Sweet Tweet

Thursday, January 21, 2010

Last night I attended my first ever “Tweet Up.” For those not down with the lingo, it’s basically a social for people on Twitter where you get together and meet in the real world. I went on behalf of the client and stood in the corner and texted on my Blackberry. I’m a loser, I know. It was a very long day and to not bore you with details, I will just say that I woke up in a bed in NYC and still made it to this event. Okay, I wasn’t a total unapproachable b*tch. I did meet one girl that came up and asked “What’s your Twitter handle?” Translation: What is your Twitter name (for your AIM users, your “screen name”).

I digress.

At the Tweet Up, Caipirinhas were on special for $5, so I decided to test one out.

According to Wikipedia, a Caipirinha is Brazil’s national cocktail made with cachaca, sugar and limes. Cachaca is the most popular spirit in Brazil and is made from fermented sugarcane juice. It’s verrrry sugary. In fact, up to six grams per liter of sugar may be added. Cachaca is similar to rum, because both spirits are made from sugarcane, but rum differs because it includes molasses.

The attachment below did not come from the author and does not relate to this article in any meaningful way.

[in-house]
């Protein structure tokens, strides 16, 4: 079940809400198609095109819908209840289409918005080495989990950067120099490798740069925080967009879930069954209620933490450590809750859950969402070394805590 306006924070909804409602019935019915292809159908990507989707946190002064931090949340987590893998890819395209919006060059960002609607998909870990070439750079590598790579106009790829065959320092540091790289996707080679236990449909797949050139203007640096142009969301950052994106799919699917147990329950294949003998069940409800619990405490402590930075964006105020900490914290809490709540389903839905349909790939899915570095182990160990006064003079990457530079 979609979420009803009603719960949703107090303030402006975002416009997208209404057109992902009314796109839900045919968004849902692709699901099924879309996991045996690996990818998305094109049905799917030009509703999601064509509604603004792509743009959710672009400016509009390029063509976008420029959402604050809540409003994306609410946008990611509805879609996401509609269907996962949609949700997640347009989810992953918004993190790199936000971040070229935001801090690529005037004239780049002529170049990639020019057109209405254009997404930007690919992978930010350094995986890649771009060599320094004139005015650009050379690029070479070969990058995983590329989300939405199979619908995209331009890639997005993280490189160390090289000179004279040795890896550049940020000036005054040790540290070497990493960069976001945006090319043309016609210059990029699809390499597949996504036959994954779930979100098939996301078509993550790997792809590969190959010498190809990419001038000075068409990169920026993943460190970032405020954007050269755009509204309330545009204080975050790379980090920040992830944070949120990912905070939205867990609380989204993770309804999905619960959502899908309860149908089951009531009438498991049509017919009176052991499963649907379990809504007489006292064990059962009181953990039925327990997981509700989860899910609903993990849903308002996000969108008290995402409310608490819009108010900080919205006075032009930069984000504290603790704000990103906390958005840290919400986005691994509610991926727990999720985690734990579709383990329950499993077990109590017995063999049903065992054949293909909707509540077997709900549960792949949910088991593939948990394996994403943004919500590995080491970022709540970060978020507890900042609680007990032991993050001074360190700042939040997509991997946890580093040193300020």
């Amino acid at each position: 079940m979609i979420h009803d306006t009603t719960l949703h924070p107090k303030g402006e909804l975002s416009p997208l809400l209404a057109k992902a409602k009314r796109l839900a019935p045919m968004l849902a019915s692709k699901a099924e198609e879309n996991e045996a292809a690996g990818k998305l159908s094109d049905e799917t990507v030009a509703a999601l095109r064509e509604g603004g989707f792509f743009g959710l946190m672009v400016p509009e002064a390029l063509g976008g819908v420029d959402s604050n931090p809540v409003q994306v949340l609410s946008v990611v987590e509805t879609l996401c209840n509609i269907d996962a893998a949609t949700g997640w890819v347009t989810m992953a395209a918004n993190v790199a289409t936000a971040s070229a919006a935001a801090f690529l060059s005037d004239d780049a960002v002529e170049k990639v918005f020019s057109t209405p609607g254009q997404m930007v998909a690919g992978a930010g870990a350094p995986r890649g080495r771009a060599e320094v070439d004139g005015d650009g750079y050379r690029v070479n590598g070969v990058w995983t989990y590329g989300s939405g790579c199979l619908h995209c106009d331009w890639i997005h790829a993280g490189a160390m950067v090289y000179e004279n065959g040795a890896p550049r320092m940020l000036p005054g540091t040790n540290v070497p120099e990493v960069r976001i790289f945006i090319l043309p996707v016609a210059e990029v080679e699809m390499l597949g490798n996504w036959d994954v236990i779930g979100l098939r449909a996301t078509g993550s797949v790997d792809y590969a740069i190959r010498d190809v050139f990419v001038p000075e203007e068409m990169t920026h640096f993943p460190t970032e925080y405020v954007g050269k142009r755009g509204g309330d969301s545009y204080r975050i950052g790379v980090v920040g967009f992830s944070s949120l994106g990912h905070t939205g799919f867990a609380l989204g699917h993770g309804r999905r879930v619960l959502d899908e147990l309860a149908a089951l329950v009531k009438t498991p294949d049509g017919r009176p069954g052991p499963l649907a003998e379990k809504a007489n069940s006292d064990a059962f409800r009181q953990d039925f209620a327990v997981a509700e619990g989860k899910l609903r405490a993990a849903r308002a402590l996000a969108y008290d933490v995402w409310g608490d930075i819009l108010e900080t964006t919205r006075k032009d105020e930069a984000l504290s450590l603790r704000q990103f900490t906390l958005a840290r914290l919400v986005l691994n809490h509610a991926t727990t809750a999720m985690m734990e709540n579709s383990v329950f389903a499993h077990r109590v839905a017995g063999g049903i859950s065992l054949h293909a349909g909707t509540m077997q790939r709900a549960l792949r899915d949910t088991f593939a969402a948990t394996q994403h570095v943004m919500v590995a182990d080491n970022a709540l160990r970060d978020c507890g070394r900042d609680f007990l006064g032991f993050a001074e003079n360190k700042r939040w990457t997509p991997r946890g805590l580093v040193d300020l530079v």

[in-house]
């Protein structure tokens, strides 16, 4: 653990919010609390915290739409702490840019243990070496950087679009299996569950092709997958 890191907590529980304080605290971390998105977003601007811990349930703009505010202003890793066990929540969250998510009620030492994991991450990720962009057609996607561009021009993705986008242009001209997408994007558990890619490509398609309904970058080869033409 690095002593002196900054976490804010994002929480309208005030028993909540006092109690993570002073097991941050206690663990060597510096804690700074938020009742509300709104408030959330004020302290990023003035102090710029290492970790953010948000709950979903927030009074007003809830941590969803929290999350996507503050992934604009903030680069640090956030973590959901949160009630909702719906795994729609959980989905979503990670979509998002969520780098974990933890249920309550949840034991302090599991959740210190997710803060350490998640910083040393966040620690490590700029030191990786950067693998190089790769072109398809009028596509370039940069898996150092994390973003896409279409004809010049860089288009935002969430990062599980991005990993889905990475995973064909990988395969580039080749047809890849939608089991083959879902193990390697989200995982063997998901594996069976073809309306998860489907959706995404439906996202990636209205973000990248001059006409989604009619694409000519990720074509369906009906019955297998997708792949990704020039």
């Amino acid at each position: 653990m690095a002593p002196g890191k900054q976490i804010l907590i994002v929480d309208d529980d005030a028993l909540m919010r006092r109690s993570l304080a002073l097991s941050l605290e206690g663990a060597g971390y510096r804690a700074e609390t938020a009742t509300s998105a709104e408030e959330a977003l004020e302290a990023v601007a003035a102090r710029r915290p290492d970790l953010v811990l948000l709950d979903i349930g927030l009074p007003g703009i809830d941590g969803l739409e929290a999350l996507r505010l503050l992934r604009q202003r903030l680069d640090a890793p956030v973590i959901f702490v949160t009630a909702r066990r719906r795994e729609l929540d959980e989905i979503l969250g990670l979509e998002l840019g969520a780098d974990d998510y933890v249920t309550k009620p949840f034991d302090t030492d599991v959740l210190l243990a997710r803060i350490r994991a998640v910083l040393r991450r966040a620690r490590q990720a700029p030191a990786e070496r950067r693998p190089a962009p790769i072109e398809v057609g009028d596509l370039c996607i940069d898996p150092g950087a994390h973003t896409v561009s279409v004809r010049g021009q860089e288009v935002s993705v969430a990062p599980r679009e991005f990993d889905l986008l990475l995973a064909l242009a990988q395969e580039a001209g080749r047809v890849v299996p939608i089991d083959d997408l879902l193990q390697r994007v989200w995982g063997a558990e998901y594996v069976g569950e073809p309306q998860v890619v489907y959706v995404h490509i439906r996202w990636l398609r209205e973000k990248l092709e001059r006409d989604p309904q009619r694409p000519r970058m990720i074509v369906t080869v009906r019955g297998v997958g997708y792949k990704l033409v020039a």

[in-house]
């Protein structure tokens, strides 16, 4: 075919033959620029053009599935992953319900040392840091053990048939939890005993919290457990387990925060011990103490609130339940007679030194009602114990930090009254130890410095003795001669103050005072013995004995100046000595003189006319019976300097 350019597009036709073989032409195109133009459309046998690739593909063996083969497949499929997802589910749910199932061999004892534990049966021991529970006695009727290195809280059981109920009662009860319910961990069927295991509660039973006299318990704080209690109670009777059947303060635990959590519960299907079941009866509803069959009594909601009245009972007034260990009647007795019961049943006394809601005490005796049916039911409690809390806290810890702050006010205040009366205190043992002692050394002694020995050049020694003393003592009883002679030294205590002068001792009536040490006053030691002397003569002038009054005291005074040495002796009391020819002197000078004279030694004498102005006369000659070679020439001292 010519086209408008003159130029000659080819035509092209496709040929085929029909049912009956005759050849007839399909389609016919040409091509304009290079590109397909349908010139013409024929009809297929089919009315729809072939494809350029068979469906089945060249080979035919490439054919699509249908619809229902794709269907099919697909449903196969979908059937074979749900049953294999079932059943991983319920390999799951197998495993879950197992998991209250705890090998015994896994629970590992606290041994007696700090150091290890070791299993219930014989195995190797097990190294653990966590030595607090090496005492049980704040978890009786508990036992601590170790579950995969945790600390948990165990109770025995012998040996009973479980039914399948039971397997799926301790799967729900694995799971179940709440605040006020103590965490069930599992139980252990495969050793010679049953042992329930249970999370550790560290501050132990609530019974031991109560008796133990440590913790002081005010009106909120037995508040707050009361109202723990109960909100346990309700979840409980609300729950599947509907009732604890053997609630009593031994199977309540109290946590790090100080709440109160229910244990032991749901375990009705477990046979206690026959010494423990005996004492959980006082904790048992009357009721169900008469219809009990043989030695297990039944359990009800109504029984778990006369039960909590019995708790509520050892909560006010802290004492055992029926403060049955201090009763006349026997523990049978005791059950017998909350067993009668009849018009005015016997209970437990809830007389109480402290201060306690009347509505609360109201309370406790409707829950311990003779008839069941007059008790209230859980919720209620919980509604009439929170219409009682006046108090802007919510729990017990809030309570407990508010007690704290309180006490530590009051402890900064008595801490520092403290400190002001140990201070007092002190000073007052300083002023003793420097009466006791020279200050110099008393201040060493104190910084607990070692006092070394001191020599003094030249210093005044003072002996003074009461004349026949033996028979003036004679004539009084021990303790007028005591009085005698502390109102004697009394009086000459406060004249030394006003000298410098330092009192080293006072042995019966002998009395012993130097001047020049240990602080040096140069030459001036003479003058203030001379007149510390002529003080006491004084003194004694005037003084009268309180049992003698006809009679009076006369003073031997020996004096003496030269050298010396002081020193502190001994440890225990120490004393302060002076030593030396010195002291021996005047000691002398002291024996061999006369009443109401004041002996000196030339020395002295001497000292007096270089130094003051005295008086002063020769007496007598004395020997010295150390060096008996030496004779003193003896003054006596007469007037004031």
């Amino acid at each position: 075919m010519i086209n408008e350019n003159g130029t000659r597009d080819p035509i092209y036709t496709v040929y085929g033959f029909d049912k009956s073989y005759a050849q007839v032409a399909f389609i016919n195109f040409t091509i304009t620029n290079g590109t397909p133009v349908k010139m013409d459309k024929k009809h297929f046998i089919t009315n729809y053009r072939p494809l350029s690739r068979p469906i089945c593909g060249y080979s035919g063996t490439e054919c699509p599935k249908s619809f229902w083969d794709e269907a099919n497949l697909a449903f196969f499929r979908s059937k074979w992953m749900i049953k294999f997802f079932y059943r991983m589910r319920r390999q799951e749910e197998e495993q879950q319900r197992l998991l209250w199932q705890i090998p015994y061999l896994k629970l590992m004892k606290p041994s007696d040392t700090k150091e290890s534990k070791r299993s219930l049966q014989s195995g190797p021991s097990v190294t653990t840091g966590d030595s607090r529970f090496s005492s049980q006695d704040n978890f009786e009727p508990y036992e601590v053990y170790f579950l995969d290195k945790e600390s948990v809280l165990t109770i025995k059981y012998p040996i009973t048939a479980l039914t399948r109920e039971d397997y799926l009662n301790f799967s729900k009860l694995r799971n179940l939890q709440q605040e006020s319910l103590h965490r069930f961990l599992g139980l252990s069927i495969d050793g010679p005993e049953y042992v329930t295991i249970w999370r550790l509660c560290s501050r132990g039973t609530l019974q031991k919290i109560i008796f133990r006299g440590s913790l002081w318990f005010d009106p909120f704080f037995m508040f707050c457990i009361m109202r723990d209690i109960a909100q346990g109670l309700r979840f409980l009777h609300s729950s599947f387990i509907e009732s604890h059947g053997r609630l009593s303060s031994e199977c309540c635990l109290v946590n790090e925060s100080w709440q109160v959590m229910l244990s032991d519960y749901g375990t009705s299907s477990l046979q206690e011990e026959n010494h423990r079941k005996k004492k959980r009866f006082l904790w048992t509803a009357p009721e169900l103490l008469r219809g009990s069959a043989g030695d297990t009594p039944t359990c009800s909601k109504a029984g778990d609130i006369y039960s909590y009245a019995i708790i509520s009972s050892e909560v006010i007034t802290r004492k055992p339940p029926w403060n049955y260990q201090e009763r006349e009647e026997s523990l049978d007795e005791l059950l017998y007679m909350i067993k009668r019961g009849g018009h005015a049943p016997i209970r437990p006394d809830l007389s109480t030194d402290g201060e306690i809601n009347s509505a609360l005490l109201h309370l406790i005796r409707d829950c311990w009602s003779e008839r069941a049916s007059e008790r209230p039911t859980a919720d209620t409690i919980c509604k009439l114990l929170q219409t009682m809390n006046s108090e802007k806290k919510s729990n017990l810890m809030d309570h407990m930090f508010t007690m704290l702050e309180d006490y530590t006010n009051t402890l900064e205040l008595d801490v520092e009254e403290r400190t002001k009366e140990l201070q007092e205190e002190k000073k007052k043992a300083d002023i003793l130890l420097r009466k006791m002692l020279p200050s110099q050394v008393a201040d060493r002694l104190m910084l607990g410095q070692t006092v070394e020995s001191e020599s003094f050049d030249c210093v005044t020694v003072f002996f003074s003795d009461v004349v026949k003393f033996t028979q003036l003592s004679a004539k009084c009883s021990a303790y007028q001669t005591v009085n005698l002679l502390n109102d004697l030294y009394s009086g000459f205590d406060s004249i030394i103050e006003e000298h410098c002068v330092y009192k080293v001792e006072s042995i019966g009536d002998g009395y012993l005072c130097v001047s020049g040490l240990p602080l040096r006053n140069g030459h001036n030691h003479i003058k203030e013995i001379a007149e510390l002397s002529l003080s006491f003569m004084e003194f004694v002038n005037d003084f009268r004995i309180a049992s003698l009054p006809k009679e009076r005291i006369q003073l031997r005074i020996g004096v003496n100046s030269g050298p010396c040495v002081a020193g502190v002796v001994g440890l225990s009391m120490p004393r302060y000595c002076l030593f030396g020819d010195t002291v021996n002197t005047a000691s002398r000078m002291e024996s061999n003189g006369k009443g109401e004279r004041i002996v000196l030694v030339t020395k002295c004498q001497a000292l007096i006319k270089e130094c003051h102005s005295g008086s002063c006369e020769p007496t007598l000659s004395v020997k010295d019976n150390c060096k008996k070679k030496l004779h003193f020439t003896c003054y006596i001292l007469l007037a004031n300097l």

The taste of the drink is similar to a mojito – but sweeter. It’s one of those drinks that’s good, but you can only have 1-2 max.

The interesting thing about the name of the cocktail – Caipirinha – is that it is a version of the word “caipira” which refers to someone from the countryside or the American equivalent of a “hillbilly”

Here is a Caipirinha recipe from Caipirinha Cocktail.

- 1 lime
- 2 tablespoons of white granulated sugar
- 2 ounces of Cachaca (Brazilian rum distilled from sugar cane juice)
- Crushed Ice

Cut the lime into pieces (eight pieces is good). Muddle the lime and sugar together in the bottom of a glass (you could also do this in a cocktail shaker). Add the Cachaca. Add one cup of crushed ice. Cover the drink and give it a good shake. Garnish the caipirinha with a lime wedge.

How to serve:A caipirinha cocktail is best served in a wide, short glass with a straw.

(Source: Wikipedia)